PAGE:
As a painter, Bramante was essentially a follower of Mantegna, from whom he got his taste for perspective, for crumpled draperies, and for a certain hardness of transition.1 To Vincenzo Foppa, according to Seidlitz, he went for the secrets of proportion.

A whole phalanx of sculptors, lively and piquant, suave and emotional, worked and shone at Bramante's side. There were first the Mantegazzi (Cristoforo, died 1482, and Antonio, died 1495), archaic but masterly, and easily recognisable by their twisted draperies, and their innumerable broken folds. Their contemporary, Giovanni Antonio Amadeo, or Omodeo (1447-1522), has more flexibility, as we see in the inspired bas-reliefs with which he has adorned the Certosa at Pavia, that vast elegy in marble. Benedetto Briosco (from 1483 onward) also distinguished himself at the Certosa. With Cristoforo Solari, surnamed "il Gobbo" (the hunchback), the Milanese

1 Morelli, Notizia d'Opere dt Disegno, ed. Frizzoni.—Semper, in Kunst und Kunstler, by Dohme, p. 23-24.

school attains plenitude and freedom of form, as one may judge by the effigies for the tombs of Lodovico Sforza and Beatrice d'Este. A Roman sculptor and medallist, Gian Cristoforo Romano (established in Milan 1491, died 1512), is famous for his tomb of Gian Galeazzo Visconti in the Certosa at Pavia, his broadlyhandled and characteristic bust of Beatrice d'Este in the Louvre,

and his portrait medals of Isabella d'Este and Isabella of Aragon.1 Finally, Ambrogio Foppa, surnamed "II Caradosso" (born about 1452, died in 1526 or 1527), unites a charming ingenuousness to supreme distinction in his delicious basreliefs for the sacristy of San Satiro, and his medallion of Bramante. These masters formed a style less austere, less classic than that of the Florentines, but simpler, more varied, richer in life and poetry.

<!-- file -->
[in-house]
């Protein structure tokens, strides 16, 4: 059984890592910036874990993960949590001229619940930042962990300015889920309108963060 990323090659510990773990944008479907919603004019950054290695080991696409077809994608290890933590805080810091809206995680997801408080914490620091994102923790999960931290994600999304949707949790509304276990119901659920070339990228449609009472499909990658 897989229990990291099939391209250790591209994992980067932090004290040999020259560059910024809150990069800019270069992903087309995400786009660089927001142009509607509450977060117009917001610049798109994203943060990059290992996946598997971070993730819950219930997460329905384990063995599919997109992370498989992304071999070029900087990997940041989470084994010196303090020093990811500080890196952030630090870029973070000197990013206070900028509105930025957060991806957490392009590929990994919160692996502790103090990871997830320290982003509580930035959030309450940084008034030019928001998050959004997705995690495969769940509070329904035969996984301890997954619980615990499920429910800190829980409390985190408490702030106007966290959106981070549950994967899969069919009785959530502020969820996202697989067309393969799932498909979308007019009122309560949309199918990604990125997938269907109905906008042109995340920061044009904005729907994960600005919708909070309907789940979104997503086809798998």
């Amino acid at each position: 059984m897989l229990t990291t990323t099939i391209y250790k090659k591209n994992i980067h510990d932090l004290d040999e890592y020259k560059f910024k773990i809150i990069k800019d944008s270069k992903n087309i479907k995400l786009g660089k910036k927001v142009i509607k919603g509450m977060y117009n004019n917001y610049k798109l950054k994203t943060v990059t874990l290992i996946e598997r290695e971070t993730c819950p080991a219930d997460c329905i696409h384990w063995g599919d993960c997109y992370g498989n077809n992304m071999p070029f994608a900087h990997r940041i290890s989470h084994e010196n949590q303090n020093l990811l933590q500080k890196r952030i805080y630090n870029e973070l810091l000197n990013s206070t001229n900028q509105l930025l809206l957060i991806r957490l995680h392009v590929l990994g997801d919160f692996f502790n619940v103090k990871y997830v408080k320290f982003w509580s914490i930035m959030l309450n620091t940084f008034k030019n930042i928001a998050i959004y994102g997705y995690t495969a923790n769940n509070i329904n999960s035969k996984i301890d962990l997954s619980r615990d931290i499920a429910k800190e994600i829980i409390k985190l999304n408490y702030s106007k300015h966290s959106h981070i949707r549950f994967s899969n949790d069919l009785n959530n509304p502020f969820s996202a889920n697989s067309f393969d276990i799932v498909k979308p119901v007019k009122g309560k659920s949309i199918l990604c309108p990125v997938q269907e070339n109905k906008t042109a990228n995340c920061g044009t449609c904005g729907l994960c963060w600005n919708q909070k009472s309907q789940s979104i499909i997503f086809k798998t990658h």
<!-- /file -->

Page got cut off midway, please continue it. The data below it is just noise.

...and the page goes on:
If we turn to the primitive school of Milan, we find ourselves in darkness and doubt. Scarcely a dozen pictures are of incontestable authenticity.2 The history of the school has been still further confused, wantonly so, I might say, by Morelli, who, having taken a violent fancy to two obscure artists, Ambrogio de Predis and Bernardino

1 See my Histoire de l'Art pendant la Renaissance, vol. ii. p. 516-518.—Venturi, Archivio slorico deWArte, 1888, p. 55.—Bertolotti, Figuli, pp. 71, 89-90.

2 See Passavant, Kunstblatt, 1838.—Seidlitz, Gesammelte Studien zur Kunstgesehichte. Eine Festgabe filr Anton Springer, Leipzig, 1885.—Histoire de l'Art pendant la Renaissance, vol. ii. p. 786 et sea.



(Windsor Library. From a photograph given l,y M. Rouveyre.)

dei Conti, endowed them with a series of works obviously not their


To Morelli, however, belongs the credit of having determined the geographical limits of the Milanese School, and I cannot do better than reproduce his dictum: "The Adda separates the Bergamasque hills from the Milanese plain. At Canonica, on the frontier of the province of Bergamo, one still hears the guttural language of the Bergamasques; at Vaprio, at the opposite end of the bridge across the Adda, the Milanese dialect predominates, and the school which rose in Milan, the LombardoMilanese school,extended as far as Vaprio." 2

That a Milanese school existed before Leonardo's arrival, no honest investigator will attempt to deny. It suffices to mention the names of Michelino, of Besozzo, from whom Leonardo borrowed the idea